About Bruce Rossmeyer's Harley-Davidson®
The Big Dreamer...
After Bruce Rossmeyer's untimely passing in July 2009, many folks have expressed heartfelt sentiments and gave general impressions of a man, who unquestionably, has been of utmost importance to Volusia County's economy, North America's motorcycle culture and Central Florida's community. "He was a great businessman, father and philanthropist," many have stated. "He was proud to be involved in making Bike Week and Biketoberfest the events they are today," many more have stated. In the past few months, Bruce has been called a visionary... a legend... an icon. But truth be told, prior to 1994, Bruce had to work hard to garner such accolades. In fact, after being turned down by Harley-Davidson®'s Board of Directors, Bruce was told that "hell would freeze over before he owned a dealership." Well, I guess the devil needed a new leather jacket... and Bruce was the guy to sell it to him. Fast forward to 2009 and Bruce Rossmeyer's name is synonymous with Harley-Davidson®'s brand. The largest dealer presiding over the largest dealership in the world which is part of the world's largest chain, Bruce defied the odds his whole life by dreaming big, living big and working hard. But these details are well known throughout both the local and motorcycle community.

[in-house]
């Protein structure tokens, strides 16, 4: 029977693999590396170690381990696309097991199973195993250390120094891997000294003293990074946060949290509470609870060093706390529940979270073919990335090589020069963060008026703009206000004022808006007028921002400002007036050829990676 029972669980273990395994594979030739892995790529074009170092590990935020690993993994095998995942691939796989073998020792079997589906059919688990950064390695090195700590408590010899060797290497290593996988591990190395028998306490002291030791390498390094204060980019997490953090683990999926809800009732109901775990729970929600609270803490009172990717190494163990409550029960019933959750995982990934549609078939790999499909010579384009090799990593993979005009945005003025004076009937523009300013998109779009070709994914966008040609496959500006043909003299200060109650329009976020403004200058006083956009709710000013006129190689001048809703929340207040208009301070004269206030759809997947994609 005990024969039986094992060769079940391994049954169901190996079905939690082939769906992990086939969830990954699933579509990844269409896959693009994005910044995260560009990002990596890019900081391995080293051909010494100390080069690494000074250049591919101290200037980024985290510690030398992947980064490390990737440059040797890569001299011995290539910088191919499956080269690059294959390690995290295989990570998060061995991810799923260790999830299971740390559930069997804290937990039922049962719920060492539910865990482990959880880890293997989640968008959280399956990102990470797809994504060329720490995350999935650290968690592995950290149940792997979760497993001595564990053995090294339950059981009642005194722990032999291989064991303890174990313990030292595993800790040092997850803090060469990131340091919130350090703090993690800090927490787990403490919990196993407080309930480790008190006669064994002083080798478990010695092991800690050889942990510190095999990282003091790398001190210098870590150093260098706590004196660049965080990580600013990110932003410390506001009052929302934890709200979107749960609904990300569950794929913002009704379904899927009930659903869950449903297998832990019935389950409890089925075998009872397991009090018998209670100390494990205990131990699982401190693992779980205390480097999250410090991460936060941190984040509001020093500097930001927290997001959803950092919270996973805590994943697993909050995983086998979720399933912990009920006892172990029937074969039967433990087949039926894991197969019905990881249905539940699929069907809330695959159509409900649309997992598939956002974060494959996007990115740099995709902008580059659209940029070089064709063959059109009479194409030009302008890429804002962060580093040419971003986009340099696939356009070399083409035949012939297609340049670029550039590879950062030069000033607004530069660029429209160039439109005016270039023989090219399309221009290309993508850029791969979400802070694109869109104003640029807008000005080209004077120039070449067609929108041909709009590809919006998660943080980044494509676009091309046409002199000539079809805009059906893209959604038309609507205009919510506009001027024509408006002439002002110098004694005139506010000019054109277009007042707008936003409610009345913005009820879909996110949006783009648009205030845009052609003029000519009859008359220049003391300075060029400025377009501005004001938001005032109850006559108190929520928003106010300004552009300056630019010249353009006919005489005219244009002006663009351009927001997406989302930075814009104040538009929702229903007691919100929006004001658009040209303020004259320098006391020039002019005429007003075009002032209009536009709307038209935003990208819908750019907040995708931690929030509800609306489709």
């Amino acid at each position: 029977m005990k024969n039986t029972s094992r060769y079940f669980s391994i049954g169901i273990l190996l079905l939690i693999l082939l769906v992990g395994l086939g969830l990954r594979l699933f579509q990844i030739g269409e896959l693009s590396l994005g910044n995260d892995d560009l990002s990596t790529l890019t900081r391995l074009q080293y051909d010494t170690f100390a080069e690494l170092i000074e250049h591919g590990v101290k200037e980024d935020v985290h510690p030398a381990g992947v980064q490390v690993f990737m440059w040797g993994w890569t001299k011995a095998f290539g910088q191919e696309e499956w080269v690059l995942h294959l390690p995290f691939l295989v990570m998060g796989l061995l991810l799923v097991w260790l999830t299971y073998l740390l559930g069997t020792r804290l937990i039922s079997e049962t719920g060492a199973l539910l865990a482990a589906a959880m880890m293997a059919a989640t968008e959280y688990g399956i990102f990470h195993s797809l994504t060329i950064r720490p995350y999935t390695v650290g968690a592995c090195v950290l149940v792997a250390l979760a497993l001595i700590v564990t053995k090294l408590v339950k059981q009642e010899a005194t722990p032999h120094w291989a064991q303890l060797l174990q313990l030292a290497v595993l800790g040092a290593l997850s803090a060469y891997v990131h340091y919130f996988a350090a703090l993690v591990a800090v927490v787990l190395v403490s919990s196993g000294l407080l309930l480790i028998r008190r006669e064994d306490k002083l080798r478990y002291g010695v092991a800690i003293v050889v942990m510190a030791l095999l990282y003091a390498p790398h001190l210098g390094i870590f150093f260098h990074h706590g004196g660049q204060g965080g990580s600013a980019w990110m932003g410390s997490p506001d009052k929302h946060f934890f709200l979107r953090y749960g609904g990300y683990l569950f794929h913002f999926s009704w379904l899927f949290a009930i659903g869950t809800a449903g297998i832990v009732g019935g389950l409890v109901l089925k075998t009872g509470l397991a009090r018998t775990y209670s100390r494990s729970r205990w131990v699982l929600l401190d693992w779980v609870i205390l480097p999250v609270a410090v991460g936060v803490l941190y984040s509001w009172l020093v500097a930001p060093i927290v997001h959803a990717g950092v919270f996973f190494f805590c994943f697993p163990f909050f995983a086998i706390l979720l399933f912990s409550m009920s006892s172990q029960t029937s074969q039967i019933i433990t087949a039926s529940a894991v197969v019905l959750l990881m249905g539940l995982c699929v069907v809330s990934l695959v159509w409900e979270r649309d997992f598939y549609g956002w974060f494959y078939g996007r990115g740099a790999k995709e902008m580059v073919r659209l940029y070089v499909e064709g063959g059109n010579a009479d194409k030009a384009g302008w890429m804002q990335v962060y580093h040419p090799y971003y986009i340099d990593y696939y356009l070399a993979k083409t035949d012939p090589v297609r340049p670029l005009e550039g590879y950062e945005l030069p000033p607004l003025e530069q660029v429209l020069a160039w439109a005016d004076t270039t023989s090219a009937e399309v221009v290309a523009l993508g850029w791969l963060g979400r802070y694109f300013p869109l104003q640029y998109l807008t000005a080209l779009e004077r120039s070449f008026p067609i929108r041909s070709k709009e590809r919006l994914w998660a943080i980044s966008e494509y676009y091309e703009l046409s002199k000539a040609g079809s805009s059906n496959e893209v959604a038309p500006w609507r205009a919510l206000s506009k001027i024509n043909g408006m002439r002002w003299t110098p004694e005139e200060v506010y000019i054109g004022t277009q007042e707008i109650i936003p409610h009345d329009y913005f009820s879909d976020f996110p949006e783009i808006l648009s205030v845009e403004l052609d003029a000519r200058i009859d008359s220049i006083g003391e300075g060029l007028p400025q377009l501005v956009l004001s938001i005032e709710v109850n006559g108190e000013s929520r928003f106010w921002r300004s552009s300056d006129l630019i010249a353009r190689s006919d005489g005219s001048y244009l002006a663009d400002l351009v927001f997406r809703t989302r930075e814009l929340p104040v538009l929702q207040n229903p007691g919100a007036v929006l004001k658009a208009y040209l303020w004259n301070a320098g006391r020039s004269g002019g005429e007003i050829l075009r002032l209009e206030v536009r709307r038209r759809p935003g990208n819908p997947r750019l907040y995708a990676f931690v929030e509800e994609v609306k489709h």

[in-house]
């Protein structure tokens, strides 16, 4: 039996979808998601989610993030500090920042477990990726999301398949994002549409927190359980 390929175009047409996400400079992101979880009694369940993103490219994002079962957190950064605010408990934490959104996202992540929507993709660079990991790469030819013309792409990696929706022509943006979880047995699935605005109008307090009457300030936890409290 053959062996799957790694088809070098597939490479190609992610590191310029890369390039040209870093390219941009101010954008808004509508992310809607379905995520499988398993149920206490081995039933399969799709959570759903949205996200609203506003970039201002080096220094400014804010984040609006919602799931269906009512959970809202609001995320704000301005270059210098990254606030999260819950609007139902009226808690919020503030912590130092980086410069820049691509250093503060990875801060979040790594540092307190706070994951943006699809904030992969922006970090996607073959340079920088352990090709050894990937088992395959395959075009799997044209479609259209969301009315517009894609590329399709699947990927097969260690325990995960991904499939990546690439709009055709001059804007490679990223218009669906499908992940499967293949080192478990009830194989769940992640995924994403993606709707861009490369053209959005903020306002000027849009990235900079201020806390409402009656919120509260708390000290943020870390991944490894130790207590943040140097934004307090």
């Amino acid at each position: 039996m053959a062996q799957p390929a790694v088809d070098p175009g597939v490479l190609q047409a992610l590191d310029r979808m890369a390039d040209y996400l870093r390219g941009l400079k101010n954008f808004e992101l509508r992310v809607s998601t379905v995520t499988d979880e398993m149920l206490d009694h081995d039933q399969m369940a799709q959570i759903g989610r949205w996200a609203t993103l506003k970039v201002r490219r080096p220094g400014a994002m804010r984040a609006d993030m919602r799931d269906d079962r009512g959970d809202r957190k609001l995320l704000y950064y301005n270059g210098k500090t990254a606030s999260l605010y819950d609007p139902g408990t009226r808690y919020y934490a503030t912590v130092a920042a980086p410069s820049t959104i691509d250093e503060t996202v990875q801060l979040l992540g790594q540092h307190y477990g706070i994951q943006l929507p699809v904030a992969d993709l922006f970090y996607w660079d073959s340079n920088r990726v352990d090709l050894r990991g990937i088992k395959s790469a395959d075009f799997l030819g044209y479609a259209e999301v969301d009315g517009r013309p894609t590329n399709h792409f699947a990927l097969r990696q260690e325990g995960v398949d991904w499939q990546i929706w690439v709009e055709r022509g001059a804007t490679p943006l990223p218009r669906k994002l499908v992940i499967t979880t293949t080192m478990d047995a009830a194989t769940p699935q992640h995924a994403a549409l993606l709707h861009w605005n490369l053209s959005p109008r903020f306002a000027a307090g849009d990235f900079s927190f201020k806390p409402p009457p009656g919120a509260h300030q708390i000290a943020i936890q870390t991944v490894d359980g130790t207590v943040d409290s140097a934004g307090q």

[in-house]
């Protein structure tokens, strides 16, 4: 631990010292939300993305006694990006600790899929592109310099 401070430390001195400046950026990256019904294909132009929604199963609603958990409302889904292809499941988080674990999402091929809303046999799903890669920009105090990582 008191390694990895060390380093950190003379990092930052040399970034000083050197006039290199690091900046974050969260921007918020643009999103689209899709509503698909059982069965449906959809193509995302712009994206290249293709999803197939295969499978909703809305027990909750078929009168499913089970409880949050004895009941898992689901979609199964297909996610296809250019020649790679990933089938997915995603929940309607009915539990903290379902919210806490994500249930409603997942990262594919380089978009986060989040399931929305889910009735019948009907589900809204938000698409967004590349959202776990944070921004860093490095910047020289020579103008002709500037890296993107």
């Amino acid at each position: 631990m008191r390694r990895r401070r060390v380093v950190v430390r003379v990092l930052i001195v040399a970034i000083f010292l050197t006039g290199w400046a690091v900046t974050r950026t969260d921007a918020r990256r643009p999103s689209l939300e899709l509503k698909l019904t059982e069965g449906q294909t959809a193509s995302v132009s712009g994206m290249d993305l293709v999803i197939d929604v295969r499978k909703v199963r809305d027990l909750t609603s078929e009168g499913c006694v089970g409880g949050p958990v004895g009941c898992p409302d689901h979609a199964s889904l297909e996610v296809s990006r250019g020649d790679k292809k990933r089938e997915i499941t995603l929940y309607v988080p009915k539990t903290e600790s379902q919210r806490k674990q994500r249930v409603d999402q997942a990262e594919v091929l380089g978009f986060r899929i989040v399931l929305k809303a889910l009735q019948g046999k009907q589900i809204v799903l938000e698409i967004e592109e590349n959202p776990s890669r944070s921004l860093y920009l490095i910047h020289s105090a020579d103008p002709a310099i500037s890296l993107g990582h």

Bruce rolled into town already a veteran of the automobile industry wars. He owned and operated his first dealership, Rossmeyer Dodge in Washington, NJ in 1969. By the time the family moved to warmer climates in Florida, quiet retirement was not part of this general's battle plan. Jumping back into the auto trade with Daytona Toyota and DeLand Kia, he fought the naysayers at Harley by following his gut... by accelerating his dreams, a phrase that would be featured as his marketing mantra for years to come... by opening Bruce Rossmeyer's Daytona Harley-Davidson® on Beach St. in historic Downtown Daytona Beach. "Like everything he did... it started almost as a hobby," states daughter Shelly Rossmeyer Pepe. "Who knew."